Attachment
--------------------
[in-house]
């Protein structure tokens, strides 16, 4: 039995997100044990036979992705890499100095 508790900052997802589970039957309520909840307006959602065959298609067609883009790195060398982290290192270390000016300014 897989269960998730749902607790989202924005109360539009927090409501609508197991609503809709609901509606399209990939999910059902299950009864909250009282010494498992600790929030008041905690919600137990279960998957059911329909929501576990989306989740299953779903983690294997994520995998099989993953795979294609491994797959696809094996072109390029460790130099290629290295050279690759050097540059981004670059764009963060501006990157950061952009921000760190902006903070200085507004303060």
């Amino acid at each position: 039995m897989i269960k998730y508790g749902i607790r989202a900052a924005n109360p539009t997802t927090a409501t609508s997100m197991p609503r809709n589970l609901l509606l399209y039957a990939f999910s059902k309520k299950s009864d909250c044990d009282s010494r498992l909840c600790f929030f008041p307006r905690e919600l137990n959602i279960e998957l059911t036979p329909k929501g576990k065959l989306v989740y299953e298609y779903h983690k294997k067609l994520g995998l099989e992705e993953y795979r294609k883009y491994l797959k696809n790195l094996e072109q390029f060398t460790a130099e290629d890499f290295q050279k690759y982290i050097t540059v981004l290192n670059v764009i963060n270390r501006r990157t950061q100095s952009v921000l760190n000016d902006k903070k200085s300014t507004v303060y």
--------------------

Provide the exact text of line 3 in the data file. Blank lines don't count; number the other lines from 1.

């Amino acid at each position: 039995m897989i269960k998730y508790g749902i607790r989202a900052a924005n109360p539009t997802t927090a409501t609508s997100m197991p609503r809709n589970l609901l509606l399209y039957a990939f999910s059902k309520k299950s009864d909250c044990d009282s010494r498992l909840c600790f929030f008041p307006r905690e919600l137990n959602i279960e998957l059911t036979p329909k929501g576990k065959l989306v989740y299953e298609y779903h983690k294997k067609l994520g995998l099989e992705e993953y795979r294609k883009y491994l797959k696809n790195l094996e072109q390029f060398t460790a130099e290629d890499f290295q050279k690759y982290i050097t540059v981004l290192n670059v764009i963060n270390r501006r990157t950061q100095s952009v921000l760190n000016d902006k903070k200085s300014t507004v303060y």